If no one believes in you,
you’ve no choice but to believe in yourself.
Today’s review is another of those that I’d wanted to check out ever since I first began exploring anime. Then, by sheer luck, Anime Network began airing it on demand! O frabjous day, callooh, callay! Admittedly I was mostly interested because I thought that the title sounded cool. Then I found out that it was about struggling actors, and I wasn’t so sure. However, in just a few short episodes, this series became my anime crack. I was thoroughly addicted, and couldn’t get enough!
I’m Maya, and I have more talent in the tip of my nose than most folks ever dream of. Woot!
This is actually the second incarnation of Glass Mask (or Garasu no Kamen, literally Mask of Glass), which was originally a shoujo manga from the Seventies. In the Eighties it became a twenty-three episode anime, then there were three OVAs in the late Nineties, and finally it was redone as a fifty-one episode anime in 2005. The story revolves around Maya Kitajima, an unremarkable thirteen-year-old girl to most everyone who encounters her, especially her overworked mother. However, Maya has an unbridled passion for acting, and one day she is discovered by Chigusa Tsukikage, a famous former actress who had to quit after a stage light fell and scarred her face. Chigusa has been searching for an actress who can properly fulfill the role of The Scarlet Angel, a role that she originated and still owns the rights to, and she sees something special in Maya. Despite her mother’s discouragement, Maya joins the fledgling Tsukikage acting troupe and slowly makes her way through trial after trial, blowing everyone’s minds in the process with her ability to totally become whoever or whatever she portrays on stage (Chigusa tells Maya that acting is about “wearing the glass mask,” so before she goes onstage Maya’s eyes become blank as she puts on the mask of her character).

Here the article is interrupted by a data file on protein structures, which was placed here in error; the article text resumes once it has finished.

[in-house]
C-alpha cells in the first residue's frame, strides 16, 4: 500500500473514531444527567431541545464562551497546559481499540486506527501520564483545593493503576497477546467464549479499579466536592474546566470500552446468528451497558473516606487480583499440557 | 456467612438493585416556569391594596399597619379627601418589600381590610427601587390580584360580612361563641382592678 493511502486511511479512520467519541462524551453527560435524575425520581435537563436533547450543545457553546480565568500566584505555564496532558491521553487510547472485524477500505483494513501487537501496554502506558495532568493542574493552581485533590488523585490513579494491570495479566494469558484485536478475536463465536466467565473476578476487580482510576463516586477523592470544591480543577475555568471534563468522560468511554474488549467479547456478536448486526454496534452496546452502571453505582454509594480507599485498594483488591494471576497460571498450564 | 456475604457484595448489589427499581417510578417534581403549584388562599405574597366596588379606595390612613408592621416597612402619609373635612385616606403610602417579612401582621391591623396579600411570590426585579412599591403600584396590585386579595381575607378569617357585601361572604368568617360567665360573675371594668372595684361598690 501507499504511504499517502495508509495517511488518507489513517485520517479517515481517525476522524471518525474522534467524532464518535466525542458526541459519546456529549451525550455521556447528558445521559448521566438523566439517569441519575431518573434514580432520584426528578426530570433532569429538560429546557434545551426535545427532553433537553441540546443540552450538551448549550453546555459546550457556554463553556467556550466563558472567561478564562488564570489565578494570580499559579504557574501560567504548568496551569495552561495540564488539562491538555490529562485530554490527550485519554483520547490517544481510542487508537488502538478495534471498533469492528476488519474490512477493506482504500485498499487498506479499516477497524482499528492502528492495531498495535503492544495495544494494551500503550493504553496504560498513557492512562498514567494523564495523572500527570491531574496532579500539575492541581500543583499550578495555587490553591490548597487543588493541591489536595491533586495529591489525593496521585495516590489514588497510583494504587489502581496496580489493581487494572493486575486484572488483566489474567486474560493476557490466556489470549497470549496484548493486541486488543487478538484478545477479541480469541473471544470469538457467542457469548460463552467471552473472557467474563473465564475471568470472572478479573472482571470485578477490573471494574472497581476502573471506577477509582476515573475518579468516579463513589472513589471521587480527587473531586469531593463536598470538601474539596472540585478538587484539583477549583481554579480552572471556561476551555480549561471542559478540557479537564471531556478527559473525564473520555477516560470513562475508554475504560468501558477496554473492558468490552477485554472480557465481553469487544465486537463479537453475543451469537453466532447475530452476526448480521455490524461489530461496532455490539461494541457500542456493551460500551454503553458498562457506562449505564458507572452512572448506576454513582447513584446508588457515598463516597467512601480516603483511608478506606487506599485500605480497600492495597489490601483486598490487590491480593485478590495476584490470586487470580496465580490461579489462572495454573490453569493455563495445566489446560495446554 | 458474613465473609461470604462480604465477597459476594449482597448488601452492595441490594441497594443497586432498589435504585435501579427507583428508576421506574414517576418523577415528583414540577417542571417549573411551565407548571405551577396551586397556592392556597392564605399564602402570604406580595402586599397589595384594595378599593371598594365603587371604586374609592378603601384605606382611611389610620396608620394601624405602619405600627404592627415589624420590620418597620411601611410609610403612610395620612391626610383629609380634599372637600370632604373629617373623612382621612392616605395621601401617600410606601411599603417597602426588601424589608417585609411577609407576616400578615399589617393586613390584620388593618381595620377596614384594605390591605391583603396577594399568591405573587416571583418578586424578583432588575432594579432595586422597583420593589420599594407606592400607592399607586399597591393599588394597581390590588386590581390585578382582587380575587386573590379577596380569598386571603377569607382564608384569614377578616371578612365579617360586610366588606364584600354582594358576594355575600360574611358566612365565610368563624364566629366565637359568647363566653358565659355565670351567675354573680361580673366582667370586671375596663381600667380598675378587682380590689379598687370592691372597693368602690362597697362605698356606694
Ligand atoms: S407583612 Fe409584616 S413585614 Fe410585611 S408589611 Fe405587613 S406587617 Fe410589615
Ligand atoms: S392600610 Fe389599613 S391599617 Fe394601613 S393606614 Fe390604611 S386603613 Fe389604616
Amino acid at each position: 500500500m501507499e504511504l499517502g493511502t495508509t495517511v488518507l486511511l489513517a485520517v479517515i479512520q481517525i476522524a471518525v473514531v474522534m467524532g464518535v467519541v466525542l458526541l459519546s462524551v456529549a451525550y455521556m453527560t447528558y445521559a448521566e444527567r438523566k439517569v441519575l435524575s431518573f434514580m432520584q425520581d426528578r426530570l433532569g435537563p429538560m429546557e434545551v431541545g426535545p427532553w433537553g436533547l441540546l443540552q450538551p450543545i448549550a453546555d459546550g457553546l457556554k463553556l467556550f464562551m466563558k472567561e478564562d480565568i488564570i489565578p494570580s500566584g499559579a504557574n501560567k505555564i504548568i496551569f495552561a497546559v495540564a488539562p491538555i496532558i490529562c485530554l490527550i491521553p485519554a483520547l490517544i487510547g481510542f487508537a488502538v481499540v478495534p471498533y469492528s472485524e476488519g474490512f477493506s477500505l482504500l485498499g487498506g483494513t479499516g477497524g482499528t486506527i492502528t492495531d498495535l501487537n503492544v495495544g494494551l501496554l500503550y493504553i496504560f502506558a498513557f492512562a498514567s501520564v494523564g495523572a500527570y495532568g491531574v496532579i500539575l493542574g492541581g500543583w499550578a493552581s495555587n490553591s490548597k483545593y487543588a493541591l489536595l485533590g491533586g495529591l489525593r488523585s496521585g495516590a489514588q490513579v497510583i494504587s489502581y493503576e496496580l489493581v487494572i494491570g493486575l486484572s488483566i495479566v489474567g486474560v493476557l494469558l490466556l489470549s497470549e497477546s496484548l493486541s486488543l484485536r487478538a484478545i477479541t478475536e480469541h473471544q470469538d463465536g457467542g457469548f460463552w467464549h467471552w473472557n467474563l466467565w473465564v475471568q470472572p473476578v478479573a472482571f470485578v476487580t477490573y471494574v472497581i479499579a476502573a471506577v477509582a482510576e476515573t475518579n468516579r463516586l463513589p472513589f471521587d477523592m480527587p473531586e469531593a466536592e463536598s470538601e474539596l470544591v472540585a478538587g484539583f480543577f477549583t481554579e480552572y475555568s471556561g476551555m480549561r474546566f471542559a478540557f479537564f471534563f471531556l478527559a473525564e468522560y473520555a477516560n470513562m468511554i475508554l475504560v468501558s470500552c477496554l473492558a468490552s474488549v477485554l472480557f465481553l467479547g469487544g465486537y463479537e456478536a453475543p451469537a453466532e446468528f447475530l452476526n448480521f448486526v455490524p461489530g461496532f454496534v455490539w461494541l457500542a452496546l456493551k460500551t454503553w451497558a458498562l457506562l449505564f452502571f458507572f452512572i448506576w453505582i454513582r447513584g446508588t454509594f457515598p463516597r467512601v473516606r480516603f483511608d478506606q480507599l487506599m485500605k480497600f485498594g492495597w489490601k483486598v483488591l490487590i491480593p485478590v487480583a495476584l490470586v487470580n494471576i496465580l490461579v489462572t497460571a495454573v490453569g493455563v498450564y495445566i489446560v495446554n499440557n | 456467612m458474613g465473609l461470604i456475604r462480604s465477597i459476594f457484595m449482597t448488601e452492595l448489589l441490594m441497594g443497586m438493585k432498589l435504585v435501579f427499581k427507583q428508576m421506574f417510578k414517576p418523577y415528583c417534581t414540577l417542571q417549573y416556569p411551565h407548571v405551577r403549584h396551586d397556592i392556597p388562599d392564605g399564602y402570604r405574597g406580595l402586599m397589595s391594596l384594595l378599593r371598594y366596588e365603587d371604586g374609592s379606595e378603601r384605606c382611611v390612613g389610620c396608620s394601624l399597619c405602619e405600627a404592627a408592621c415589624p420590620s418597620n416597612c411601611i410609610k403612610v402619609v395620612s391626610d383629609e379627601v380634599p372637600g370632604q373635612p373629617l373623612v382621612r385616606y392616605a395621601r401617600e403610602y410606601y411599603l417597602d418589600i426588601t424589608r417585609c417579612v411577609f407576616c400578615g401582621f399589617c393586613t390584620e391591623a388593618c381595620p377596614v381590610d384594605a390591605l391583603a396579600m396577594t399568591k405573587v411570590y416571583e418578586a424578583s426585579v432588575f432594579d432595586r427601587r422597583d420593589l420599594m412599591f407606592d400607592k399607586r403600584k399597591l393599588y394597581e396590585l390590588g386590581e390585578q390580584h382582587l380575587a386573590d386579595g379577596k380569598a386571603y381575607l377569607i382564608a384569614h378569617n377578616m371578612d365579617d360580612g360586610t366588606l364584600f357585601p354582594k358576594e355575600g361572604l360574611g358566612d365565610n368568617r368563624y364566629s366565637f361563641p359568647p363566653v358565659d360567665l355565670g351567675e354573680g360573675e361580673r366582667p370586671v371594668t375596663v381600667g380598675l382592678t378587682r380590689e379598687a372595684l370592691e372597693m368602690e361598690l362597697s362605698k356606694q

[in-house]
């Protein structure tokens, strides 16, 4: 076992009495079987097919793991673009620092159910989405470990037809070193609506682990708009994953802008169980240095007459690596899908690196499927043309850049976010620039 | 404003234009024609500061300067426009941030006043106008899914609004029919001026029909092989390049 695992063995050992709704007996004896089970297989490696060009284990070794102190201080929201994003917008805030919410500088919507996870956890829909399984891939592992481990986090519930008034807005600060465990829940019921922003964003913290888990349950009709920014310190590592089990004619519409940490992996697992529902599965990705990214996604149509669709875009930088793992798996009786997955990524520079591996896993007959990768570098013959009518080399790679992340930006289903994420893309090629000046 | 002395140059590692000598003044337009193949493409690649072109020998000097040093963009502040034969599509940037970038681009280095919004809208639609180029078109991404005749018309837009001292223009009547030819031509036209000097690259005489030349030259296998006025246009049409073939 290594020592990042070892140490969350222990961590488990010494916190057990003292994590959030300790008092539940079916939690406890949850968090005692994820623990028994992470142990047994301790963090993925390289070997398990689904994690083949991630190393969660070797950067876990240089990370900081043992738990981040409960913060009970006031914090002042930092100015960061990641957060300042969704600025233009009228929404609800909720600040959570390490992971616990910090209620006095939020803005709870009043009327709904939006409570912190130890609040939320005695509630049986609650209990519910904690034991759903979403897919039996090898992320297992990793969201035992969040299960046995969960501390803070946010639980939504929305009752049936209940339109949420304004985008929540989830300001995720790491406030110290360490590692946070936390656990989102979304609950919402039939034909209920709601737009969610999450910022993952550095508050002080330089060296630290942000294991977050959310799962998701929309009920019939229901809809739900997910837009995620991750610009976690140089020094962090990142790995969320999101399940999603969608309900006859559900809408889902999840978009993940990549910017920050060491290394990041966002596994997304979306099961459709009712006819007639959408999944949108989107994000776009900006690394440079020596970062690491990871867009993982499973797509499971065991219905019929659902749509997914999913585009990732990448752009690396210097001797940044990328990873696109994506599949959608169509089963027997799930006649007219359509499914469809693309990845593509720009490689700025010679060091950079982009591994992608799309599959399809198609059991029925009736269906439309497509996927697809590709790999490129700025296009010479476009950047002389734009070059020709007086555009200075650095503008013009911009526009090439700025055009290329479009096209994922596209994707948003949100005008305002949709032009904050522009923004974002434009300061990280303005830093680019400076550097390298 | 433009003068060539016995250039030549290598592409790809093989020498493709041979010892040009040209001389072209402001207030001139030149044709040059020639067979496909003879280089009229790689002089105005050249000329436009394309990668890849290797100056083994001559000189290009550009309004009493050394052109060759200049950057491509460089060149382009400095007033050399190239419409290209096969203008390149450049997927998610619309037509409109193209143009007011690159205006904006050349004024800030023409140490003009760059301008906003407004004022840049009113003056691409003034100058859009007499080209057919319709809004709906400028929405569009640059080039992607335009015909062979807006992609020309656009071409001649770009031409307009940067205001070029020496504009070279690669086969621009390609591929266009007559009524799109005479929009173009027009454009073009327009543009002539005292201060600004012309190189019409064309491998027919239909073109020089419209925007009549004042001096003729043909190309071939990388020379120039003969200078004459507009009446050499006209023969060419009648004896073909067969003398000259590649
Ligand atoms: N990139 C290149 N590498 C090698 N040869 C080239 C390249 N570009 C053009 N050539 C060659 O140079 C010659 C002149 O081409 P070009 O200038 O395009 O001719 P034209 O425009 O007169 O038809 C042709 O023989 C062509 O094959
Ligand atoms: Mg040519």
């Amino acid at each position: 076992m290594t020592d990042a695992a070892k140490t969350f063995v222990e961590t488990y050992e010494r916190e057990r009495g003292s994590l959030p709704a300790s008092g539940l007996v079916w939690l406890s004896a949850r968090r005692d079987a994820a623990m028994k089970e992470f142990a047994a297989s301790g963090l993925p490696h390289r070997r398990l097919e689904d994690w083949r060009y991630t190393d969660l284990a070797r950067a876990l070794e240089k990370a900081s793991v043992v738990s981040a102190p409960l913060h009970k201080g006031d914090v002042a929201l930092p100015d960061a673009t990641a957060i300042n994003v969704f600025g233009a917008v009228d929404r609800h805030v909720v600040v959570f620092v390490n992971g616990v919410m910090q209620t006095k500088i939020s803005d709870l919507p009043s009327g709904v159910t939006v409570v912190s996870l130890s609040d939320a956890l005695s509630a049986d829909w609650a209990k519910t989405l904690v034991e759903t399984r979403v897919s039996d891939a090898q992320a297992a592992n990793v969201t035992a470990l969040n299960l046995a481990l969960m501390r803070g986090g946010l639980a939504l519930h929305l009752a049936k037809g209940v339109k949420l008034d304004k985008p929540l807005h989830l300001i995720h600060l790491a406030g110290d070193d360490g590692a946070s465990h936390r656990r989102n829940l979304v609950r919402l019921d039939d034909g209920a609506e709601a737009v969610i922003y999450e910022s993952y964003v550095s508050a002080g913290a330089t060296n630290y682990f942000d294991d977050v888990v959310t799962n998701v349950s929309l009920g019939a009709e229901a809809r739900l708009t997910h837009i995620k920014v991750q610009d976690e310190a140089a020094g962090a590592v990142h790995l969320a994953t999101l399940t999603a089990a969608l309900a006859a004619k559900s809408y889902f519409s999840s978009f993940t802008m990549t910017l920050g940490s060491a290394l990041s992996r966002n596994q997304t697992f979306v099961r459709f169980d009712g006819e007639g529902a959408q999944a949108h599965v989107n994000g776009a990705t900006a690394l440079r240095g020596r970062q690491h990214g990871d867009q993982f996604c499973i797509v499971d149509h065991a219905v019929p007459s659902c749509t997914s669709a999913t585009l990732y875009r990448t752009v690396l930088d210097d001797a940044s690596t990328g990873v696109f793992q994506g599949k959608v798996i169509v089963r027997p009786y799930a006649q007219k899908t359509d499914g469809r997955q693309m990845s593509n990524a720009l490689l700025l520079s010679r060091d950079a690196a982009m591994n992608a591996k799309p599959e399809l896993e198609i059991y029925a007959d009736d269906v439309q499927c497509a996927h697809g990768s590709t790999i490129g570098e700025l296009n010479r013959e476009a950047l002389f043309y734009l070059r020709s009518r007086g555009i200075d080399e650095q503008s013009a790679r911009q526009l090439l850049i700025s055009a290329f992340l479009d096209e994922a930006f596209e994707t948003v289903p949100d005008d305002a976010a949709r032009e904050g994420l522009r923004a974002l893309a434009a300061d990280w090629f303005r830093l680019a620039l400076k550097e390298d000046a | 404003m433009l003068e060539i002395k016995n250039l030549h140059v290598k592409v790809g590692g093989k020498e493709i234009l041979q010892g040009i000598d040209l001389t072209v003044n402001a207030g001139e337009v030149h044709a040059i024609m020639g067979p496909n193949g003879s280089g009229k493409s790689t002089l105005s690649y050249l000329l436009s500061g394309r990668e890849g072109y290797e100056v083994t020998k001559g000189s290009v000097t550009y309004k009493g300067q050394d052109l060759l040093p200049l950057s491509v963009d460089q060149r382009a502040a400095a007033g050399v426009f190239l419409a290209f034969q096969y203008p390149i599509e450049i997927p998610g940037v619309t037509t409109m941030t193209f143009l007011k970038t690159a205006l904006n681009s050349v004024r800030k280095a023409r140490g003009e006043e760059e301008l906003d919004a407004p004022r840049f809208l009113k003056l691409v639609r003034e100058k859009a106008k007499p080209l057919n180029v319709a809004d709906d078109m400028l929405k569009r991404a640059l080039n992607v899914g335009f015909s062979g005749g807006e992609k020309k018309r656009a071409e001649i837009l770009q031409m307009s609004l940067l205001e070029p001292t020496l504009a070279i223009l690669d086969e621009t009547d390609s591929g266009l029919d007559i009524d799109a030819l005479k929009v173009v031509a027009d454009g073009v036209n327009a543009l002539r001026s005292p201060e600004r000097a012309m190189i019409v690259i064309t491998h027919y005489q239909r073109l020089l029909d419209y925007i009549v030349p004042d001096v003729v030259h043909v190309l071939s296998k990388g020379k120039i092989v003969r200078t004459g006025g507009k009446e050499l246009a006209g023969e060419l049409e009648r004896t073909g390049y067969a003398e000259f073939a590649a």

“Excuse me.” “No, excuse *me*.” (Uncomfortable silence…)
Popular opinion and her mother’s disapproval aren’t all that Maya has to overcome, though. Ayumi Himekawa is the daughter of a famous actress and a notable director/producer. On top of that, she’s already quite an accomplished actress in her own right even though she’s just a teenager. Ayumi is a member of the Daito acting troupe, a rival group who have more money and power than Tsukikage troupe, and the higher-ups want to gain the rights to The Scarlet Angel. When Chigusa won’t sell them the rights, they plot and scheme to crush her troupe, and Maya with it. Ayumi, however, respects Maya, because like Chigusa, she sees Maya’s raw talent from the very beginning. As Maya becomes more and more known for her acting, Ayumi vows to crush Maya in honorable competition and win the coveted role of The Scarlet Angel.
“Umm, Miss Tsukikage, can I go pee now?” “No.” “But I gotta go real bad!” “Utilize the pain in your acting.”